War crimes in Bangladesh: NPWJ calls for exclusion of death penalty and full respect of fair trials guarantees

8 Apr, 2016 | Press Releases

Brussels – Rome, 8 April 2016

On Sunday 10 April 2016, the review petition filed by Mr Motiur Rahman Nizami against his death warrant is due to be heard, following a one-week deferral, before the Bangladesh’s Appellate Division of the Supreme Court. This is the last stage of the legal process in appealing against his execution, other than to seek a presidential pardon. On 24 October 2014, Mr Nizami, leader of the Jamaat-e-Islami opposition party, was sentenced to death by the Bangladesh International Crimes Tribunal (ICT) on charges of planning, ordering and committing murders and rapes, among other serious crimes allegedly committed during the 1971 war of independence.
On 8 March 2016, the Supreme Court also upheld the death sentence against Mir Quasem Ali, another Jamaat-e-Islami leader. Mir Quasem Ali had been sentenced to death in November 2014 by the same tribunal.
To date, the ICT has handed down at least 17 verdicts, of which the majority are death sentences. Of those tried and sentenced, 10 are key leaders of the Jamaat-e-Islami. Of these, four leaders have already been executed.

Statement by Alison Smith, Legal Counsel of No Peace Without Justice:

“No Peace Without Justice (NPWJ) and the Nonviolent Radical Party, Transnational and Transparty (NRPTT) are deeply concerned about the latest death sentences handed down against two key leaders of the Jamaat-e-Islami by the Bangladesh International Crimes Tribunal (ICT).

“We continue to deplore that, as in previous trials before the ICT, the judicial proceedings which have led to these verdicts have been marred by serious violations of due process rights and international fair trial standards. These major flaws include the blatant inequality of arms between the defence and the prosecution, intolerable pressures by the prosecution on witnesses, and a concerning lack of relevant evidence to substantiate the charges and individual criminal responsibility of both convicts (including during the appeals before the Bangladeshi Supreme Court).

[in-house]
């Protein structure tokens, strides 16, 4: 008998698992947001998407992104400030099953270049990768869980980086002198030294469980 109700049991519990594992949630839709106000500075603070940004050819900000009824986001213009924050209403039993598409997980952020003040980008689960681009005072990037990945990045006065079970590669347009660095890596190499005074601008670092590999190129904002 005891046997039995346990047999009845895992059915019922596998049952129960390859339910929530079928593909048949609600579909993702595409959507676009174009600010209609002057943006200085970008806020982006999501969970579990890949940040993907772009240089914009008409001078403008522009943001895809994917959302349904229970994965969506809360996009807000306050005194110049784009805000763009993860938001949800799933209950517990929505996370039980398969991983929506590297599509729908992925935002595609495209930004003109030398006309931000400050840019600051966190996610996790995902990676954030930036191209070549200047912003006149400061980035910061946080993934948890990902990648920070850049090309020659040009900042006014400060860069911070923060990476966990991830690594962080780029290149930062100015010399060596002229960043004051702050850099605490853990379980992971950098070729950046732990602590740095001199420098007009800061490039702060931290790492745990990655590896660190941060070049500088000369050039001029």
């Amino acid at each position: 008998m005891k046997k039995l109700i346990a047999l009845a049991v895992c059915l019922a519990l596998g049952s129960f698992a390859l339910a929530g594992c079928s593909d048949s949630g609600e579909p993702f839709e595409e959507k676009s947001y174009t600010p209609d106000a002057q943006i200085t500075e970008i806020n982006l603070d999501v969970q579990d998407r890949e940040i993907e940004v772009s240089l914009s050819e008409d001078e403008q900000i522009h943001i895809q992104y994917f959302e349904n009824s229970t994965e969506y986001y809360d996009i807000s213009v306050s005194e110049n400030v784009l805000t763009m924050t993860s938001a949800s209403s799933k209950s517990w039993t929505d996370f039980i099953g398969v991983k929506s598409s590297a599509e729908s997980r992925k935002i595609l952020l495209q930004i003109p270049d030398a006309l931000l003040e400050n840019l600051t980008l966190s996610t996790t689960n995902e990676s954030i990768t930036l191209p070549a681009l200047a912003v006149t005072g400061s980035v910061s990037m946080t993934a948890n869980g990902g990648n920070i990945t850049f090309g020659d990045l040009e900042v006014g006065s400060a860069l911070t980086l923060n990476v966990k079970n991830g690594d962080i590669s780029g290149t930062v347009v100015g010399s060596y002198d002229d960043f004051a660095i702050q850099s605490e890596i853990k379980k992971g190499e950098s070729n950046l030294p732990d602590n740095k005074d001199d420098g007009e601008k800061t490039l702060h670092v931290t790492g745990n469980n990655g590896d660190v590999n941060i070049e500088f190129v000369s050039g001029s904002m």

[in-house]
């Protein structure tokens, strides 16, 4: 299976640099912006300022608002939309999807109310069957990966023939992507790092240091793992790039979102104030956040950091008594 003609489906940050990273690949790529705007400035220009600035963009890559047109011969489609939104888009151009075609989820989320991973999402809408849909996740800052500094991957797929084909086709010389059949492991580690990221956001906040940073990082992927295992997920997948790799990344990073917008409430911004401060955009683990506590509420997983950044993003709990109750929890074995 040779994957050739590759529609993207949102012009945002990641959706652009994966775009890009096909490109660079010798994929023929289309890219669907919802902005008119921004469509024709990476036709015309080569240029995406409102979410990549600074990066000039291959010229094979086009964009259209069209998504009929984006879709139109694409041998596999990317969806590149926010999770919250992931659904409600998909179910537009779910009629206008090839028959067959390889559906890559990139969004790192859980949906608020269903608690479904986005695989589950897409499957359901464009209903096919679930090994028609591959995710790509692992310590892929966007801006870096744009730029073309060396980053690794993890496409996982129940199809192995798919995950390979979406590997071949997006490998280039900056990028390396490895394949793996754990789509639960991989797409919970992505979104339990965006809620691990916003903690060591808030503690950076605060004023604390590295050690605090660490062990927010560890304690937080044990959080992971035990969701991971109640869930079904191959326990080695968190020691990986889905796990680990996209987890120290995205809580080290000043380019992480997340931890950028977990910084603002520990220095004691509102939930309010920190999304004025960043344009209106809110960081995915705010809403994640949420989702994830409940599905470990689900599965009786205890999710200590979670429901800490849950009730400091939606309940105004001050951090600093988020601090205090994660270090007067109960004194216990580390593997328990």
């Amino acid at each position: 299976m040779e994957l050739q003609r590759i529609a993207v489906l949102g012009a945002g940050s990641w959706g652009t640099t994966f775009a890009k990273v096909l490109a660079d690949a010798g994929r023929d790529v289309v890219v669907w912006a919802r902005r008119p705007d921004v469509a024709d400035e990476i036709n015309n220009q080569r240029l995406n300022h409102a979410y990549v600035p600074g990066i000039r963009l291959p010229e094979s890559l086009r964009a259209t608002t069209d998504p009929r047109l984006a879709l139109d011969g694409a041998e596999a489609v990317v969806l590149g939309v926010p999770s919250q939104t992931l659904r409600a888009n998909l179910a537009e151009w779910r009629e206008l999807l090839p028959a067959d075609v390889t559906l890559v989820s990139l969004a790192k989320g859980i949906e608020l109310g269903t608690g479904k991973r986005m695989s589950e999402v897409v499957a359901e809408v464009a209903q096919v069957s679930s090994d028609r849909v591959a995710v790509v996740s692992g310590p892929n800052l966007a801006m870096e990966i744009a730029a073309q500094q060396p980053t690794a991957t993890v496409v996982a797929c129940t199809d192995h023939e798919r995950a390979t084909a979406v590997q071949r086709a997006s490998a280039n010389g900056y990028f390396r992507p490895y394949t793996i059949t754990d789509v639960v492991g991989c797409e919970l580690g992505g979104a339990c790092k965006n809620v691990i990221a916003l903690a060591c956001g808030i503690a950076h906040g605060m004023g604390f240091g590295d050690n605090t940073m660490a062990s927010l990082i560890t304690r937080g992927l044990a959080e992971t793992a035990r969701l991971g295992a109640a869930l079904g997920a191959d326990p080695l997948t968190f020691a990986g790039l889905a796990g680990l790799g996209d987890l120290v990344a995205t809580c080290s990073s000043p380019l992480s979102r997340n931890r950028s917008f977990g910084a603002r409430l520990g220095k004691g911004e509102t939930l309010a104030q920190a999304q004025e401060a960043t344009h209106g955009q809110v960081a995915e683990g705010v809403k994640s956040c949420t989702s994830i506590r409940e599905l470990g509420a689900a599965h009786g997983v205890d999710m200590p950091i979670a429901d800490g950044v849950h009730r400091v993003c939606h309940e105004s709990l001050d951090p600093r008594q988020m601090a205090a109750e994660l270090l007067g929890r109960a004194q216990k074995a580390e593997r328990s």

“These latest judgments further confirm the inability and unwillingness of the International Crimes Tribunal (ICT) and the Bangladesh judicial system in general to apply international standards in the enforcement of crimes under international law and to provide credible and legitimate accountability to the massive atrocities committed during the nine-month conflict in 1971, from which Bangladesh traumatically emerged as an independent State and which haunt the country to this day.

“By targeting through its investigations the current leadership of opposition political parties for their role during the conflict and by handing down the death penalty against several individuals on trial before it, the ICT has inevitably reinforced the perception that its proceedings are being used to serve political interests rather than to deliver justice for victims and address the crimes of the past. Bangladesh’s consistent ignoring of the legitimate widespread concerns and persistent demands for reform by the international community, including official rulings by United Nations bodies, only adds fuel to these claims.

“Bangladesh cannot continue to turn a blind eye to these concerns and demands. We call on the Bangladeshi Government to institute an immediate moratorium on the death penalty handed down against Mr Nizami and Mr Quasem Ali and others convicted by the ICT and to give effect to the promise of real justice for victims that it made when ratifying the Rome Statute of the International Criminal Court some five years ago.

“We look to the international community to take concrete steps to ensure that Bangladesh complies with its international human rights and other treaty obligations. This includes the immediate and categorical exclusion of the death penalty for individuals accused by ICT and the application in full of all due process guarantees, to the highest international standards. If the ICT continues to be used to pursue narrow partisan aims, it will only have the effect of creating further violence and hamper the chances for meaningful reconciliation that the people of Bangladesh deserve.”

For further information, contact Alison Smith on asmith@npwj.org or +32-2-548 39 12 or Nicola Giovannini on ngiovannini@npwj.org or +32-2-548-3915.